To help get you started, this pack includes an original £1 banknote, issued more than 35 years ago, in mint uncirculated condition… absolutely FREE.

Don’t miss out on this brand new Banknote collecting pack, start your collection today >>

What are ‘The Queen’s Beasts’ and why do they feature on the new £5 coins?

In 2017, The Royal Mint revealed a series of brand new base metal UK £5 coins featuring an intriguing range of creatures called the ‘Queen’s Beasts’.

Today, the brand new coin in the collection, The Yale of Beaufort, has been released!

The Lion of England was the first coin in the series to be released and collector’s attention was soon captured as the use of a bullion coin design on a base metal coin was unprecedented.

However, the choice of designs is equally fascinating and I decided to explore the history of these beasts and find out exactly why they were chosen to feature on our new £5 coins.

What are 'The Queen's Beasts' and why do they feature on the new £5 coins?

Why “The Queen’s Beasts”?

Over 400 years ago Henry VIII commissioned the sculpting of 10 heraldic animal statues. They were produced to represent the ancestry of King Henry VIII and his third wife Jane Seymour. These became known as “The King’s Beasts” and can still be seen to this day, guarding the main entrance to Hampton Court Palace.

In 1952, in preparation for the coronation of Queen Elizabeth II, sculptor Sir James Woodford was tasked to create ten new statues, similar to “The King’s Beasts” but more suited to the Queen. Woodford was instructed not to produce exact replicas to those at Hampton Court Palace as some of them would have had little connection with Her Majesty’s own family or ancestry.

What are 'The Queen's Beasts' and why do they feature on the new £5 coins?

The King’s Beasts guarding the main entrance at Hampton Court Palace

As the Queen arrived for her coronation at Westminster Abbey, she was greeted by 10 six-foot tall beasts each representing a different part of her genealogy and thus “The Queen’s Beasts” were born.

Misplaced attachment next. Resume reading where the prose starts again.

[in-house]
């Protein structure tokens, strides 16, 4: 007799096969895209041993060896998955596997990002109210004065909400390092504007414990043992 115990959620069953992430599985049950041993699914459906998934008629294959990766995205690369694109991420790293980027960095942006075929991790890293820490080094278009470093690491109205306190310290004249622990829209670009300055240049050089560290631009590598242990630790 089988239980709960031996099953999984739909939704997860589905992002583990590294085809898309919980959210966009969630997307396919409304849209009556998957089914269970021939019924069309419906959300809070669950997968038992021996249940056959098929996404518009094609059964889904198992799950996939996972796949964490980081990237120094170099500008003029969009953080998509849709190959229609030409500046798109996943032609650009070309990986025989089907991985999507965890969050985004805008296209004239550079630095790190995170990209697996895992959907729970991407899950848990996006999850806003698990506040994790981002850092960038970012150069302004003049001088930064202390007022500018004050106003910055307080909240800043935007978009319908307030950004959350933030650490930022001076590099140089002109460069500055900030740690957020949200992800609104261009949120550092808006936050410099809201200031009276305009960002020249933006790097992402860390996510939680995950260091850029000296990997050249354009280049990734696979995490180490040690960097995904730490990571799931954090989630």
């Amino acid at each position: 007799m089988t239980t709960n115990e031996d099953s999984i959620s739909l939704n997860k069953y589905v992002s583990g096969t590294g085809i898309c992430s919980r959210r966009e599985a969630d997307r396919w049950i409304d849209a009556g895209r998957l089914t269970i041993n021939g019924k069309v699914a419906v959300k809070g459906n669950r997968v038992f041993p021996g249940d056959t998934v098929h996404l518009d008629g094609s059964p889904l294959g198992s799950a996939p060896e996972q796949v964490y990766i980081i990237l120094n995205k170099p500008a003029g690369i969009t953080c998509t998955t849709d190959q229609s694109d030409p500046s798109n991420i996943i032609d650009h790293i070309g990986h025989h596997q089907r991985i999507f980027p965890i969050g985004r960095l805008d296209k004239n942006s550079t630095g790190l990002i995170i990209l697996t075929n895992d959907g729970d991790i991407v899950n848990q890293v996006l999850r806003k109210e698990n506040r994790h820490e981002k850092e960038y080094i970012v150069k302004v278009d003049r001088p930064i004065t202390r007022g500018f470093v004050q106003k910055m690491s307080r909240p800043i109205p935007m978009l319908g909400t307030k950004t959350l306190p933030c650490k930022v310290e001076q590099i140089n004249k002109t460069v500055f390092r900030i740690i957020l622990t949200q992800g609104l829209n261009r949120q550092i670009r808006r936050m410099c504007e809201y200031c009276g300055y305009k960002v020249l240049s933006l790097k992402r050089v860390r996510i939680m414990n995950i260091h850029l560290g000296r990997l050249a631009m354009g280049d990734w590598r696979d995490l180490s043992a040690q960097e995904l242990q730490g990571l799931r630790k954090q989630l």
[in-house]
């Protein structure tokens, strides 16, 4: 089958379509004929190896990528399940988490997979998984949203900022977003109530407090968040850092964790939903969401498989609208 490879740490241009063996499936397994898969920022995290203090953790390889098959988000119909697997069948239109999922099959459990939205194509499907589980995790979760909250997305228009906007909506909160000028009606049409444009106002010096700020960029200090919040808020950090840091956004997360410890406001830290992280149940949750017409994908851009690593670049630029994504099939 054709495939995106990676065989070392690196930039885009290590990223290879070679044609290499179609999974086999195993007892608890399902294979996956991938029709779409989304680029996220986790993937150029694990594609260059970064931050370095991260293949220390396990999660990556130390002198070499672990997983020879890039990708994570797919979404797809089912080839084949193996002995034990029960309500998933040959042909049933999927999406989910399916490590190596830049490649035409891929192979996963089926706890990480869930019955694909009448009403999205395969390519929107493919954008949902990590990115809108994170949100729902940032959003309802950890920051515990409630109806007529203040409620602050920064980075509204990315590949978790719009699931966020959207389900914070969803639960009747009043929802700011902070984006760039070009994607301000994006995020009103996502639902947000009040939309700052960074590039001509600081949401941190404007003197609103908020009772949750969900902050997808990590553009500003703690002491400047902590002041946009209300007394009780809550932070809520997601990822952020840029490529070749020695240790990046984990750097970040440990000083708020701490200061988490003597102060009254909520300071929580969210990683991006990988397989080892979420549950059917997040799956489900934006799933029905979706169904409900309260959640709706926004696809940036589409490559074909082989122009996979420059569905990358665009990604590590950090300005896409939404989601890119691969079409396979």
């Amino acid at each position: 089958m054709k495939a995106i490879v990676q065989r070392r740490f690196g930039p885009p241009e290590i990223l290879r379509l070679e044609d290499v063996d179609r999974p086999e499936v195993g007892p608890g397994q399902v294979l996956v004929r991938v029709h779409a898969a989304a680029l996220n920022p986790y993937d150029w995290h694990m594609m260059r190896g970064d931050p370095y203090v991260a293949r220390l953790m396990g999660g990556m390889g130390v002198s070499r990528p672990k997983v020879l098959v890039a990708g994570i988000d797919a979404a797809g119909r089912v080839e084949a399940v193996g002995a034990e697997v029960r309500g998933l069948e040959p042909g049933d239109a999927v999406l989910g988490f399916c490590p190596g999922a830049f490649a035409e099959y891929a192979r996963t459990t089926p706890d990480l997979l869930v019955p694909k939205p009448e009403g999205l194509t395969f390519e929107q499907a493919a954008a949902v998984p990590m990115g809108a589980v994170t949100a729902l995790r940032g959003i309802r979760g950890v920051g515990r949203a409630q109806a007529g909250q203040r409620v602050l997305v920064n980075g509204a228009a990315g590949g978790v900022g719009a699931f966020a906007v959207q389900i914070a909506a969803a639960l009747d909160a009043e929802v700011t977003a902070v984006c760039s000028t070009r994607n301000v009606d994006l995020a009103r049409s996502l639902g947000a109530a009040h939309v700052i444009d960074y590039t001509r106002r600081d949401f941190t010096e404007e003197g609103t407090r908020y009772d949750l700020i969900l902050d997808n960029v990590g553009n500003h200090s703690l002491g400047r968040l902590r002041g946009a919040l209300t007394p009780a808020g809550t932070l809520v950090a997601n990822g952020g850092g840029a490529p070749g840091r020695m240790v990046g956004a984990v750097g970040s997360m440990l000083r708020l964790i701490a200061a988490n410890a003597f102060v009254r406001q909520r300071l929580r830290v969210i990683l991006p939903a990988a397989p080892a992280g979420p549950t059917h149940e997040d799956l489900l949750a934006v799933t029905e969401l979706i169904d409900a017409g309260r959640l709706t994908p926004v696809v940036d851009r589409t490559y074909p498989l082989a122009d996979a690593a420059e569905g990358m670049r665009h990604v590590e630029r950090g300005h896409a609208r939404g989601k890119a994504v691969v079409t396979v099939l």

What are 'The Queen's Beasts' and why do they feature on the new £5 coins?

Sir James Woodford carving The Lion Of England

The 10 beasts were made up of ‘The Lion of England’, ‘The White Greyhound of Richmond’, ‘The Yale of Beaufort’, ‘The Red Dragon of Wales’, ‘The White Horse of Hanover’, ‘The White Lion of Mortimer’, ‘The Unicorn of Scotland’, ‘The Griffin of Edward III’, ‘The Black Bull of Clarence’ and ‘The Falcon of the Plantagenets’.

After the coronation, the beasts were offered to Canada as a gift. The Canadian government accepted and the beasts can still be seen today on display in the Canadian Museum of History.

What are 'The Queen's Beasts' and why do they feature on the new £5 coins?

The 10 Queen’s Beasts (Image: The Royal Mint)

The Queen’s Beasts in modern culture

Still to this day, the Queen’s Beasts play a hugely important part in British culture, in particular The Lion of England and The Unicorn of Scotland.

For example, they feature in the logos of some of our country’s most famous and important institutions, most notably The Royal Arms, 10 Downing Street and Buckingham Palace.

What are 'The Queen's Beasts' and why do they feature on the new £5 coins?

The Queen’s Beasts play an important role in modern culture

Now that you know about the history of these heraldic creatures, take a look around and you’ll be surprised how often you see them being used in everyday life.


Two of the ‘beasts’ have now been released in 2019 – the Falcon of the Plantagenets and the Yale of Beaufort, by well-known designer Jody Clark.

You can now own the sixth coin in the series – the Yale of Beaufort.

These £5 coins have been struck to a superior Brilliant Uncirculated condition, ensuring their quality is perfect for you to add to your collection. They also come protectively encapsulated in official Change Checker packaging to preserve for generations to come.

See all of the Queen’s Beasts coins here >>